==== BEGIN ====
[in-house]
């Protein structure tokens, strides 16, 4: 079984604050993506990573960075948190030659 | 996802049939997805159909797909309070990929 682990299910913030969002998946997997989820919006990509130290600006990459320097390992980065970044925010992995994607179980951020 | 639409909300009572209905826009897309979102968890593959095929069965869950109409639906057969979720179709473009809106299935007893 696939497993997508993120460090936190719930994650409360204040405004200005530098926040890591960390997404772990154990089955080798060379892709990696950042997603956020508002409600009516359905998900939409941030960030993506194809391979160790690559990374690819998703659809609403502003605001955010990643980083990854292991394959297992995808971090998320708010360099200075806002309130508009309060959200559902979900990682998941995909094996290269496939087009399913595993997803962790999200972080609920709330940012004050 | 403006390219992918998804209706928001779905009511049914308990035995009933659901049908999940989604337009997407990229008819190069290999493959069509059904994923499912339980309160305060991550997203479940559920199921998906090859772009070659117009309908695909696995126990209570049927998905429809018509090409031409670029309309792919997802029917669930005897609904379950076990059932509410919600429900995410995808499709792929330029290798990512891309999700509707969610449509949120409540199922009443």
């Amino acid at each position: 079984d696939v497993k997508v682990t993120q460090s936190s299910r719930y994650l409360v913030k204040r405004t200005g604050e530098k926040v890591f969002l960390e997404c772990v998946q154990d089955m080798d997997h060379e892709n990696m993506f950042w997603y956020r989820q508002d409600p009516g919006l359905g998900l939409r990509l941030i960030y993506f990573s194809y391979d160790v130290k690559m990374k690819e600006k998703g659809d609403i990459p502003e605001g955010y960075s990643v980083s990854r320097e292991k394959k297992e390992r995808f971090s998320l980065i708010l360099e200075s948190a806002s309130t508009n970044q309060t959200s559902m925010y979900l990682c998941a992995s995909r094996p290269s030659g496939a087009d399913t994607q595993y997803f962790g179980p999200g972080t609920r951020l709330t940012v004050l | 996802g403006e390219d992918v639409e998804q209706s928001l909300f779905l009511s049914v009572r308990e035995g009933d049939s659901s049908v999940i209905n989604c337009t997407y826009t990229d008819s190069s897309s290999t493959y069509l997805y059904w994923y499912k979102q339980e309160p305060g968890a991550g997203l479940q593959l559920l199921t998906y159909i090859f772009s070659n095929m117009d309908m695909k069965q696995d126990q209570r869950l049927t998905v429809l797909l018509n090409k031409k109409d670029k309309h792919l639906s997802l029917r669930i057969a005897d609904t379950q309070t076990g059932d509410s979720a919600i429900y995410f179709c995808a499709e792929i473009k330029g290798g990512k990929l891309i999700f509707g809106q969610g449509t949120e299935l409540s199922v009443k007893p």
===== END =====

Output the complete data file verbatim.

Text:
[in-house]
């Protein structure tokens, strides 16, 4: 079984604050993506990573960075948190030659 | 996802049939997805159909797909309070990929 682990299910913030969002998946997997989820919006990509130290600006990459320097390992980065970044925010992995994607179980951020 | 639409909300009572209905826009897309979102968890593959095929069965869950109409639906057969979720179709473009809106299935007893 696939497993997508993120460090936190719930994650409360204040405004200005530098926040890591960390997404772990154990089955080798060379892709990696950042997603956020508002409600009516359905998900939409941030960030993506194809391979160790690559990374690819998703659809609403502003605001955010990643980083990854292991394959297992995808971090998320708010360099200075806002309130508009309060959200559902979900990682998941995909094996290269496939087009399913595993997803962790999200972080609920709330940012004050 | 403006390219992918998804209706928001779905009511049914308990035995009933659901049908999940989604337009997407990229008819190069290999493959069509059904994923499912339980309160305060991550997203479940559920199921998906090859772009070659117009309908695909696995126990209570049927998905429809018509090409031409670029309309792919997802029917669930005897609904379950076990059932509410919600429900995410995808499709792929330029290798990512891309999700509707969610449509949120409540199922009443």
């Amino acid at each position: 079984d696939v497993k997508v682990t993120q460090s936190s299910r719930y994650l409360v913030k204040r405004t200005g604050e530098k926040v890591f969002l960390e997404c772990v998946q154990d089955m080798d997997h060379e892709n990696m993506f950042w997603y956020r989820q508002d409600p009516g919006l359905g998900l939409r990509l941030i960030y993506f990573s194809y391979d160790v130290k690559m990374k690819e600006k998703g659809d609403i990459p502003e605001g955010y960075s990643v980083s990854r320097e292991k394959k297992e390992r995808f971090s998320l980065i708010l360099e200075s948190a806002s309130t508009n970044q309060t959200s559902m925010y979900l990682c998941a992995s995909r094996p290269s030659g496939a087009d399913t994607q595993y997803f962790g179980p999200g972080t609920r951020l709330t940012v004050l | 996802g403006e390219d992918v639409e998804q209706s928001l909300f779905l009511s049914v009572r308990e035995g009933d049939s659901s049908v999940i209905n989604c337009t997407y826009t990229d008819s190069s897309s290999t493959y069509l997805y059904w994923y499912k979102q339980e309160p305060g968890a991550g997203l479940q593959l559920l199921t998906y159909i090859f772009s070659n095929m117009d309908m695909k069965q696995d126990q209570r869950l049927t998905v429809l797909l018509n090409k031409k109409d670029k309309h792919l639906s997802l029917r669930i057969a005897d609904t379950q309070t076990g059932d509410s979720a919600i429900y995410f179709c995808a499709e792929i473009k330029g290798g990512k990929l891309i999700f509707g809106q969610g449509t949120e299935l409540s199922v009443k007893p």